Figure 2: The relation between HPO score and supermarket and margin scores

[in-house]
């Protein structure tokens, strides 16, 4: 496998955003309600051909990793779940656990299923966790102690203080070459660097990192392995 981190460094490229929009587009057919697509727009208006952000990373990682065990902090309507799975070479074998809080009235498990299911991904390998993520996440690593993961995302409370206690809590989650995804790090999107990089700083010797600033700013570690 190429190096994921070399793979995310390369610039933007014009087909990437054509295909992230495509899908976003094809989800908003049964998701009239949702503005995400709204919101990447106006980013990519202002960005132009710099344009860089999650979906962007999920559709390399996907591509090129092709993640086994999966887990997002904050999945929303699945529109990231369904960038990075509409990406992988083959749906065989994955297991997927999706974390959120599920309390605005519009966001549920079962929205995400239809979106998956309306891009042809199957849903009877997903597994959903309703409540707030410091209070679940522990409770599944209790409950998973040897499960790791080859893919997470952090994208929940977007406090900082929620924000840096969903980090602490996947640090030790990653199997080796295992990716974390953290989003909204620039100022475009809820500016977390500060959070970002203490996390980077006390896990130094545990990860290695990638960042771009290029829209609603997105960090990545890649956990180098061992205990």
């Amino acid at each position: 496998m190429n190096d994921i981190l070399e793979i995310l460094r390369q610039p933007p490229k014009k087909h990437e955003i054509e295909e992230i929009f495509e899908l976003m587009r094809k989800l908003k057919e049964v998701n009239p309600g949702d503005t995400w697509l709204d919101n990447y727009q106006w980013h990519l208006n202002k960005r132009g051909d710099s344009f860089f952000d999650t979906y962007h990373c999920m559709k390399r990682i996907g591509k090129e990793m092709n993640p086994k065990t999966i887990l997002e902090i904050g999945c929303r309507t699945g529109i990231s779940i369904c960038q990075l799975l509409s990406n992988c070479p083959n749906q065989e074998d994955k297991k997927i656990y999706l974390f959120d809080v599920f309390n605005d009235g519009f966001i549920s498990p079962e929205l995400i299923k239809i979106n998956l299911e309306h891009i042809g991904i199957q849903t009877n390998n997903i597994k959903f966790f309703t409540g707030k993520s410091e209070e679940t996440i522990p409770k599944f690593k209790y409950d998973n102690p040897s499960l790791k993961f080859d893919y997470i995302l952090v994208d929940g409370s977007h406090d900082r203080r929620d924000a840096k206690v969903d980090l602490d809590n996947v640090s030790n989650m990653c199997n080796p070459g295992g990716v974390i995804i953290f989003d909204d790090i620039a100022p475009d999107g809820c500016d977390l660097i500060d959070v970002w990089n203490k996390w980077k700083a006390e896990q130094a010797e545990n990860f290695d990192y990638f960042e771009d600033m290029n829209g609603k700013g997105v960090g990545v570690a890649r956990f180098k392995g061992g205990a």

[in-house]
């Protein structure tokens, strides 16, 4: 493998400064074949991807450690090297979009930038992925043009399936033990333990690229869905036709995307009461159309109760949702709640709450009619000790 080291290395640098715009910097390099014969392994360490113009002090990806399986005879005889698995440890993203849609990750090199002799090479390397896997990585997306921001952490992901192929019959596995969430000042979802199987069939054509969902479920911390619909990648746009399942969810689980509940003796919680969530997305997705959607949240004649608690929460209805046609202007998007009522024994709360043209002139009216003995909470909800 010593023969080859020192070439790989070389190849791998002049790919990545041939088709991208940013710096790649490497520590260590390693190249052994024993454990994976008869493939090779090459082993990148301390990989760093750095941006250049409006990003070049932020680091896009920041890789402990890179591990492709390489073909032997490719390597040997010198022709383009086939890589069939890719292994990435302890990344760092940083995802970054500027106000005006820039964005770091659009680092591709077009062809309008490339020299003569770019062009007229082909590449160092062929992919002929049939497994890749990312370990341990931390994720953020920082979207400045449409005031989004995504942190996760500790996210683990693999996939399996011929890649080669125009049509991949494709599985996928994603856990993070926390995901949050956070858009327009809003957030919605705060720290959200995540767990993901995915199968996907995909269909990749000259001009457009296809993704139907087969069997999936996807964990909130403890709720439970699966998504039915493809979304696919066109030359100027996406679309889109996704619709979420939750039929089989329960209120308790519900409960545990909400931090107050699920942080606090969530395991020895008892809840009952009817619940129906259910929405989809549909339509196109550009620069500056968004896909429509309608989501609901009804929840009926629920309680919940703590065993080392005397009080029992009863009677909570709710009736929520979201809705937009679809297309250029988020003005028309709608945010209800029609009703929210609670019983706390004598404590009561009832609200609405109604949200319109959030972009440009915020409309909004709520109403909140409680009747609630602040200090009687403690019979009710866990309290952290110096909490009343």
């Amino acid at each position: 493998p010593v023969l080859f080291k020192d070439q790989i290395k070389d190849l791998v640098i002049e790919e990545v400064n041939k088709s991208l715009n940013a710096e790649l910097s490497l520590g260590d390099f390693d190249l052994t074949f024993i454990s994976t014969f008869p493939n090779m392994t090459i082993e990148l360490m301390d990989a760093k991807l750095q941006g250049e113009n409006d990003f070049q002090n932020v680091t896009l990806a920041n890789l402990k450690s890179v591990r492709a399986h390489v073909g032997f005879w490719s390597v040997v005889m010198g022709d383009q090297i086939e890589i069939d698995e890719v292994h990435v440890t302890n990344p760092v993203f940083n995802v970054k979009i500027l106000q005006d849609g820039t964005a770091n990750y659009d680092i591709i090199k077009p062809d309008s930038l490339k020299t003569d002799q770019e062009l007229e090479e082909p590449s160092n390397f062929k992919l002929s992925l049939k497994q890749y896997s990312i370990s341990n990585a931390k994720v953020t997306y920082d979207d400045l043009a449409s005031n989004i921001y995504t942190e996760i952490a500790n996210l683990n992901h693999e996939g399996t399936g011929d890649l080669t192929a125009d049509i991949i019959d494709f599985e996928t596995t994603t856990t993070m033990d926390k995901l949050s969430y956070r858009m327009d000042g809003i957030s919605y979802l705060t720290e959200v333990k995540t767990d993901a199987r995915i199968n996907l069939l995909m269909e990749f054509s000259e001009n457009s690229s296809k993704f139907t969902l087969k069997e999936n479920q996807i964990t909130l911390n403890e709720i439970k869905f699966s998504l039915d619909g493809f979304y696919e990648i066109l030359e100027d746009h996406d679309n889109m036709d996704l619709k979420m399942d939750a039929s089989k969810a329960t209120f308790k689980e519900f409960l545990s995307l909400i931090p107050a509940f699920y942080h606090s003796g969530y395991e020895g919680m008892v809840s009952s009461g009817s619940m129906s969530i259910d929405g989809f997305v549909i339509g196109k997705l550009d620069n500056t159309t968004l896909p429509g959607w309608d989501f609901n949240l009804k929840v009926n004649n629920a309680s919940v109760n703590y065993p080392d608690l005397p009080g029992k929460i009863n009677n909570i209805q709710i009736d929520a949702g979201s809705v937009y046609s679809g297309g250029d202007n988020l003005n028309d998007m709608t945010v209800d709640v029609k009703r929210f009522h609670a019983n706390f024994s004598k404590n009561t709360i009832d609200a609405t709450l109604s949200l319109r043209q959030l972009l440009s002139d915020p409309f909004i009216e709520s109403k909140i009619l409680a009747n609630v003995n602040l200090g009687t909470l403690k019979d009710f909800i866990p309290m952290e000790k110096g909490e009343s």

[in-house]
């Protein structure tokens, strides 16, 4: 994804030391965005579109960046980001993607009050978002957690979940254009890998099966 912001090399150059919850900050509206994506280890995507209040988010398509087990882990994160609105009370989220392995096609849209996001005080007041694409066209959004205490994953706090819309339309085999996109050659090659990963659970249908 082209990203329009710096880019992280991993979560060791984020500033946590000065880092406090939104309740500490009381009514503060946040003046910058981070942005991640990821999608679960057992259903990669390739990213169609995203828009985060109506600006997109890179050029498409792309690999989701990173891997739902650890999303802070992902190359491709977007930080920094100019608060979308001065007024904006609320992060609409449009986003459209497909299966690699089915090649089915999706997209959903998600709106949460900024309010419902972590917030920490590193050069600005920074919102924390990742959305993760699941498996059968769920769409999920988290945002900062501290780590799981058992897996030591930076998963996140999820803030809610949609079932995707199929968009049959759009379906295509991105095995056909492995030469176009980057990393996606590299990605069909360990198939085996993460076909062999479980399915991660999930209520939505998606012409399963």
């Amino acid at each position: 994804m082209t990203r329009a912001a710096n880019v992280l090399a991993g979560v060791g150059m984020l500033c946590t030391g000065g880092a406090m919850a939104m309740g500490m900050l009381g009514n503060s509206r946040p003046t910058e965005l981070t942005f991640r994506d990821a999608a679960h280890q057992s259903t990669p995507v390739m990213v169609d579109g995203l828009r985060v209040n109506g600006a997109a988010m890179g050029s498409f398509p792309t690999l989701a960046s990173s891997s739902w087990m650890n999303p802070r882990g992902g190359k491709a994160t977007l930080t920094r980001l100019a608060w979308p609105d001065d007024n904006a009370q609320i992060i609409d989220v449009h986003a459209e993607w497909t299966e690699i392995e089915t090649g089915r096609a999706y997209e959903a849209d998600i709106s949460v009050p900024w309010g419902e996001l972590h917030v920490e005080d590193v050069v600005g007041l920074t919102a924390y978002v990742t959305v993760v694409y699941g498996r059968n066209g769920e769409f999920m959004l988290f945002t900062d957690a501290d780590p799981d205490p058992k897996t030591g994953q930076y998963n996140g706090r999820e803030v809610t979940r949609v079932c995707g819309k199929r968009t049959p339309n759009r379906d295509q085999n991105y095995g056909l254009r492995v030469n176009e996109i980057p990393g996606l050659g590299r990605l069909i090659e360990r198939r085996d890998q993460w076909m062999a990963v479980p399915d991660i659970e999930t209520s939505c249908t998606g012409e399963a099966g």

The franchisers were also presented with several statements on factors which potentially determined the success of their supermarket. Five of these referred to the emphasis franchisers put on their management efforts to increase performance, and four looked at the emphasis franchisers put on the tasks they mainly perform day-to-day. The respondents had to indicate the degree to which they agreed with the statement, on a scale ranging from 1 (very much disagree) to 7 (very much agree). Their scores were correlated with their HPO scores to see which factors had a significant influence. Interestingly we found that the overall HPO score was most strongly related to the focus of the franchise supermarket on obtaining the highest possible revenue, this showed that HPO supermarkets tend to be sales driven. Furthermore, we found a significant correlation between the HPO score of the supermarket and the focus of the franchise supermarket on obtaining a high level of employee satisfaction, indicating that high HPO scores might go hand in hand with satisfied employees. No or low correlations were found between HPO score and cost focus and HPO score and margin focus.